Monthly Archives: December 2014

The Collapse of Oil Price

After around 5 years of stability in the market of oil, the prices have been on a drastic decline, dropping roughly 40% in cost, since June. In the time period of about 6 months, the price of a barrel of oil dropped from $115 to below $70 and continues to decrease!

The price of oil is configured by three main factors: demand, supply and expectation. Demand is arguably the most significant factor in the price of all, because if there is high demand of something, more of it is supplied and the expectations are raised.

However, all of these factors can be upset or affected easily; for example, the levels of demand can vary, depending on economical statuses, the time of year, as more energy is used in the winter, due to it being cold and heating being required.

Supply on the other hand, relies on the demand, but also is affected by the weather. There is also a limited supply of oil and in the long future, as there becomes less of it, it will become more valuable.

The reason why the price of oil is currently collapsing, is because there is weak economic activity, more alternative and efficient ways are being discovered to create energy, like shale oil, which are sedimentary rocks. Also, factors such as restricted trading and political issues are also contributing towards to collapse of oil price.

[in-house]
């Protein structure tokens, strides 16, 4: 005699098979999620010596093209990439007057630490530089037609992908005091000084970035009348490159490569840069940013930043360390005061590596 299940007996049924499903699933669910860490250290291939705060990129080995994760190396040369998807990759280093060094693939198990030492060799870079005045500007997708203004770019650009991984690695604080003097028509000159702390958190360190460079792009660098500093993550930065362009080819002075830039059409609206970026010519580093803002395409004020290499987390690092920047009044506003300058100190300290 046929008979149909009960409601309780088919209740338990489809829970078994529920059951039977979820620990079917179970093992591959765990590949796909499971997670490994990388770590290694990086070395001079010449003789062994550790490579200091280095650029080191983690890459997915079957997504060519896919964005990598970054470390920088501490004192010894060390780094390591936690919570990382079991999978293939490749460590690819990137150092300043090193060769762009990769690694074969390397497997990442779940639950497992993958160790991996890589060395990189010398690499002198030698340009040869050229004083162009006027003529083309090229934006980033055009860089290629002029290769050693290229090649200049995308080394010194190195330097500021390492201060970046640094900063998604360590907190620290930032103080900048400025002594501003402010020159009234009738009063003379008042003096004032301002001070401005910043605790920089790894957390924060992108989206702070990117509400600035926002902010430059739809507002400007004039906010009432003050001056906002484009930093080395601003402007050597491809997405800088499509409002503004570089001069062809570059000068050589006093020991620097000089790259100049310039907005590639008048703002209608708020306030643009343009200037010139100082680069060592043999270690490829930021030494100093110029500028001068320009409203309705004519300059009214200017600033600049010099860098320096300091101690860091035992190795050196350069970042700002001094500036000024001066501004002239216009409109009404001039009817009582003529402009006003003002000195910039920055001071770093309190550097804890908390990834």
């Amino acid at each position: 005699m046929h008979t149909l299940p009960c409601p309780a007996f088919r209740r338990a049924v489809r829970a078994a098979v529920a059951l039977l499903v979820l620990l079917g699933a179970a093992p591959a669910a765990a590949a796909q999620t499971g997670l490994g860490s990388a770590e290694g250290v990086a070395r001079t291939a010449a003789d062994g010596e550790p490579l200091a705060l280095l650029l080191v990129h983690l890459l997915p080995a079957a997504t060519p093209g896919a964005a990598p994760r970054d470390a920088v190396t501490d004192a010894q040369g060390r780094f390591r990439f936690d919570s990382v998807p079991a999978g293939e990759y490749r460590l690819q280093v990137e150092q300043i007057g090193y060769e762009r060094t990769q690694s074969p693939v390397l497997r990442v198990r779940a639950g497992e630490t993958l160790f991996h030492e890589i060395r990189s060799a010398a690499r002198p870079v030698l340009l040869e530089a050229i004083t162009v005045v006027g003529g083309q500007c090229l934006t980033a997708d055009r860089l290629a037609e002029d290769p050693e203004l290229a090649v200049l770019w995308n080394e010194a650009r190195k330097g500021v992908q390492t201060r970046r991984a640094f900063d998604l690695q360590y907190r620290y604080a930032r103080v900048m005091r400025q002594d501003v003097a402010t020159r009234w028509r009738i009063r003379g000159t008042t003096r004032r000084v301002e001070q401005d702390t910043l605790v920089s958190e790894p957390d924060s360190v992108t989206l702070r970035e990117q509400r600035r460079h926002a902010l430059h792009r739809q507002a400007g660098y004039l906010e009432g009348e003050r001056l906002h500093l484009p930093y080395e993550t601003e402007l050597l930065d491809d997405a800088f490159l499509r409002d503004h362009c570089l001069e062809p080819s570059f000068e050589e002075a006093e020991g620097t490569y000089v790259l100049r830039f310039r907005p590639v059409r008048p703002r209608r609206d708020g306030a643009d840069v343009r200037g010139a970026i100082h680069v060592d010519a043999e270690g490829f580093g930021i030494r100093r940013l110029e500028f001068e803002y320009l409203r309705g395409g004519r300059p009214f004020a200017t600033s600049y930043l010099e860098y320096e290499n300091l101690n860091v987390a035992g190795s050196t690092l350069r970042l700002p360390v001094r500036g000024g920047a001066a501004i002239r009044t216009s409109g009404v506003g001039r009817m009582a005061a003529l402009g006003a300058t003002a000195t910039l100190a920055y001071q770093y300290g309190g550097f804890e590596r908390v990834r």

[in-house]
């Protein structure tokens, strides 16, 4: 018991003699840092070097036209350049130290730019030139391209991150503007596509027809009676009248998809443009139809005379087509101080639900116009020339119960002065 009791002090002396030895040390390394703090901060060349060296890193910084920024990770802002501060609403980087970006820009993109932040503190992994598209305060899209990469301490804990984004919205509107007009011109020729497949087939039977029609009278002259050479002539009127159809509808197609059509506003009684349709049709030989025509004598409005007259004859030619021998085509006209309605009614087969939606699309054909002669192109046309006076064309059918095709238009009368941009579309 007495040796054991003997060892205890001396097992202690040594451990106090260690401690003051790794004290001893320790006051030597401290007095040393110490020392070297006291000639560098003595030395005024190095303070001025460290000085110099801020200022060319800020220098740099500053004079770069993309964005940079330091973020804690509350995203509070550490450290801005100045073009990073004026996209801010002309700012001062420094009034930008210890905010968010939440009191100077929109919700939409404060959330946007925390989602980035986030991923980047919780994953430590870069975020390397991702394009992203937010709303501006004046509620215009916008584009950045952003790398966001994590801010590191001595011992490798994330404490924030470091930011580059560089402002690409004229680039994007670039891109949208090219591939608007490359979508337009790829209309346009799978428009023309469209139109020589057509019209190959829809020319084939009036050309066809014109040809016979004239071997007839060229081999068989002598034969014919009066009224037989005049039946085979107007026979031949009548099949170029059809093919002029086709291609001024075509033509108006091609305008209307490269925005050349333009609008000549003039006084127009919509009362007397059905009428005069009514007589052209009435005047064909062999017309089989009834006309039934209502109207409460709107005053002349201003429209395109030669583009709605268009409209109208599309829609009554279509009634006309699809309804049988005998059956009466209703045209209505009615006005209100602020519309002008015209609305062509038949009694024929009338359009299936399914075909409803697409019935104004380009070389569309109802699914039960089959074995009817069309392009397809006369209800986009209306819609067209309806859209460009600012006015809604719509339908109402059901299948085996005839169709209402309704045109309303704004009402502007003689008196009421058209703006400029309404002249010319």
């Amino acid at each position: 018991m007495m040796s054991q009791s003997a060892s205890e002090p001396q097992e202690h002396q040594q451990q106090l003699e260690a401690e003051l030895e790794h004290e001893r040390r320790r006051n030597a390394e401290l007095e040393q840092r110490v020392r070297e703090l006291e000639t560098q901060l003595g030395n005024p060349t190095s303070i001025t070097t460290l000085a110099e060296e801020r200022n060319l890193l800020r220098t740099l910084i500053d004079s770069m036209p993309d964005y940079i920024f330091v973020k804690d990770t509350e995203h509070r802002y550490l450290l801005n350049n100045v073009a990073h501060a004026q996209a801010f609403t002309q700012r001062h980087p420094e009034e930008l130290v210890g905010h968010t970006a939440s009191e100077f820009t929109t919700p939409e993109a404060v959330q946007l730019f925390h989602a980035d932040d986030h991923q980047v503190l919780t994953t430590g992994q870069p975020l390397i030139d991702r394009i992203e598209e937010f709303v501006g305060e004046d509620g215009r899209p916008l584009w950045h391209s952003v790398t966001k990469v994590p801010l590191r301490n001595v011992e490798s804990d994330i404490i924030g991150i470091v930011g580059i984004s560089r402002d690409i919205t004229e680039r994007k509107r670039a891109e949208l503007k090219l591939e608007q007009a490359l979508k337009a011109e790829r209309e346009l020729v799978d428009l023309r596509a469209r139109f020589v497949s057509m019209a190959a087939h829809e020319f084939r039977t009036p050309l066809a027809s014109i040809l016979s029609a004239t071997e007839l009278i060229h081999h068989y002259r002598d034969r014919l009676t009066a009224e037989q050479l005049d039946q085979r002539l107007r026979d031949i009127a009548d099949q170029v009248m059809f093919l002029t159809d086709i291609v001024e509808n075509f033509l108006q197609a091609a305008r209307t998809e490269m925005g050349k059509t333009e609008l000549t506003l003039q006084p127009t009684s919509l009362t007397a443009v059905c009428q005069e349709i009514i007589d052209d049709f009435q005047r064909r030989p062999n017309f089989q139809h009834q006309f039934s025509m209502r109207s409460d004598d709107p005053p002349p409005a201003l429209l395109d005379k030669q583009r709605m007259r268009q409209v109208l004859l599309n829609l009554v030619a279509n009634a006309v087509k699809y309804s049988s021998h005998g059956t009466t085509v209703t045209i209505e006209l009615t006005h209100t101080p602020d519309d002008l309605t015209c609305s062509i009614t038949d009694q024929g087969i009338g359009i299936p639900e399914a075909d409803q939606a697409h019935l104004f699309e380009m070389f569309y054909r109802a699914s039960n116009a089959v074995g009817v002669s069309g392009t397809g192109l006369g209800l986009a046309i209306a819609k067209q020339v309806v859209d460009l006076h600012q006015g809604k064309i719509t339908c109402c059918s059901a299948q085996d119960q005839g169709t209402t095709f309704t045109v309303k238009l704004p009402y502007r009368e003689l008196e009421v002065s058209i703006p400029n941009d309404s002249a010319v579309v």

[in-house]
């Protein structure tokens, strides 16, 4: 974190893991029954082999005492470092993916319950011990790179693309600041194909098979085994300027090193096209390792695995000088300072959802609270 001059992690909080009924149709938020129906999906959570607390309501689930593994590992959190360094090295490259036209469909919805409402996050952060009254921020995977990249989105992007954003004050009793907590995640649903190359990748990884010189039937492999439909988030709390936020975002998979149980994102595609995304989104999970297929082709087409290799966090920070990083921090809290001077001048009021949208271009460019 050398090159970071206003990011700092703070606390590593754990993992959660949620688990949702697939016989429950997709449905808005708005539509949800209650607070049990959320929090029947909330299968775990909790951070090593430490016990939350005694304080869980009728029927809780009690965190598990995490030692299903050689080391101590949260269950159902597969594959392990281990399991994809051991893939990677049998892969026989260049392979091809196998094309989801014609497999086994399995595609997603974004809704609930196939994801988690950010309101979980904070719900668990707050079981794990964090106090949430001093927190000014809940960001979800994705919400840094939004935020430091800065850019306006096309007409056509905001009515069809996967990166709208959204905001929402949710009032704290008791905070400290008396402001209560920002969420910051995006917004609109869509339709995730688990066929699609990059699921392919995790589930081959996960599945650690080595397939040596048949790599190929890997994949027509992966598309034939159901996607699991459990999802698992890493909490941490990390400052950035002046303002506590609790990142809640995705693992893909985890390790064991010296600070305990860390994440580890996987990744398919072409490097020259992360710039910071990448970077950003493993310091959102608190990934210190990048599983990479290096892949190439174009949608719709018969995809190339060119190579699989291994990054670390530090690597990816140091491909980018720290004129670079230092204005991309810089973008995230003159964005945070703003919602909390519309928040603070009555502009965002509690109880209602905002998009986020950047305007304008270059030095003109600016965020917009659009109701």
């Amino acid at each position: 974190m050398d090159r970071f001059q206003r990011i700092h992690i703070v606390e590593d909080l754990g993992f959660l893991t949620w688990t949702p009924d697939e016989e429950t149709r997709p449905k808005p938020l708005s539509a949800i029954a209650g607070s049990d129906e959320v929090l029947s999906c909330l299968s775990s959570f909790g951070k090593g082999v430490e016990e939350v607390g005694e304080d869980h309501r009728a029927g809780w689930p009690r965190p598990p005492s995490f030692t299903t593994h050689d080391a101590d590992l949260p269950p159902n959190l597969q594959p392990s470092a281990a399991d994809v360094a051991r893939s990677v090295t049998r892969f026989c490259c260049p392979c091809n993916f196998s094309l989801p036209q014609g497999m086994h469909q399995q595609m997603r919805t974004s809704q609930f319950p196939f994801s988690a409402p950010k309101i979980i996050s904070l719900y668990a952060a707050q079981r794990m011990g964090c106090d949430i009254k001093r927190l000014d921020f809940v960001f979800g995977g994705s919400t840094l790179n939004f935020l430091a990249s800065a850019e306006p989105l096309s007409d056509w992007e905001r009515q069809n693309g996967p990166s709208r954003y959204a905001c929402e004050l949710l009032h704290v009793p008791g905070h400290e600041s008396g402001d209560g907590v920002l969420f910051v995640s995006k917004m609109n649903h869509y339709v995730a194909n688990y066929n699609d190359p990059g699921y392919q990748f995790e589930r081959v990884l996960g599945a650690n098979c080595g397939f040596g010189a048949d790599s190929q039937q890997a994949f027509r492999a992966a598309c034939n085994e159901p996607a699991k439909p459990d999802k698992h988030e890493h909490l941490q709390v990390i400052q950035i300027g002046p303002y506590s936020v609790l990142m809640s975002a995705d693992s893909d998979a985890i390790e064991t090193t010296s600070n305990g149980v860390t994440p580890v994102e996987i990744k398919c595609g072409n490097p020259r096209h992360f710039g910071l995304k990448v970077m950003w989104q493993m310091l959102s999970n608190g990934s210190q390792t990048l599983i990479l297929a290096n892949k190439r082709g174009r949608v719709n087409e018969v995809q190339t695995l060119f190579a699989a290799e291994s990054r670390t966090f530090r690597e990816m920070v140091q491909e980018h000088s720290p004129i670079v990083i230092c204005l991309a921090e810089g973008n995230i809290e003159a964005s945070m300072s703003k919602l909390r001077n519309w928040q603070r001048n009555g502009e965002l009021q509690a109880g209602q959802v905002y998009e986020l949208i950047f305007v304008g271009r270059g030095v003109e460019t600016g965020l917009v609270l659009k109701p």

Firstly, Iraq and Libya, two large oil producers, producing over 4 million barrels a day combined, are not safe to trade with, because of risk due to terrorism and political instability. Furthermore, the Saudi Arabians, along with several other countries located near them, have refused to sacrifice their own market share to restore the price.

This is a big issue, because combined, they produce about a third of all oil produced in the world. Their reasoning for this is that some countries that they particularly hate, such as Russia, would benefit from this the most, as they rely on a high oil price to pay for costly foreign adventures and other things. Besides, Saudi Arabia has over $900 billion worth of oil reserves and it is cheap for them to get it out of the ground, so they wouldn’t be too negatively affected by lowered oil prices.

Overall, countries which are reliant on large amounts of oil to carry out foreign advantages, such as Russia and Iran, will suffer the worst from this. Also, western oil companies which have made big investments and have high-cost projects under way are being negatively affected.

However, the Saudi Arabians and their gulf allies benefit quite well from the drop of oil price, due to their mass reserves. The Chinese also have a massive influence in the change of oil price, as they are one of the biggest oil importing countries in the world and have many overhanging investments in the industry of oil.

Nevertheless, they are starting a big project to extract 30 billion cubic centimeters worth of shale oil from their own land, believed to be one of the biggest shale oil resources in the world. As a result, they needn’t to worry about the drop in oil prices at all.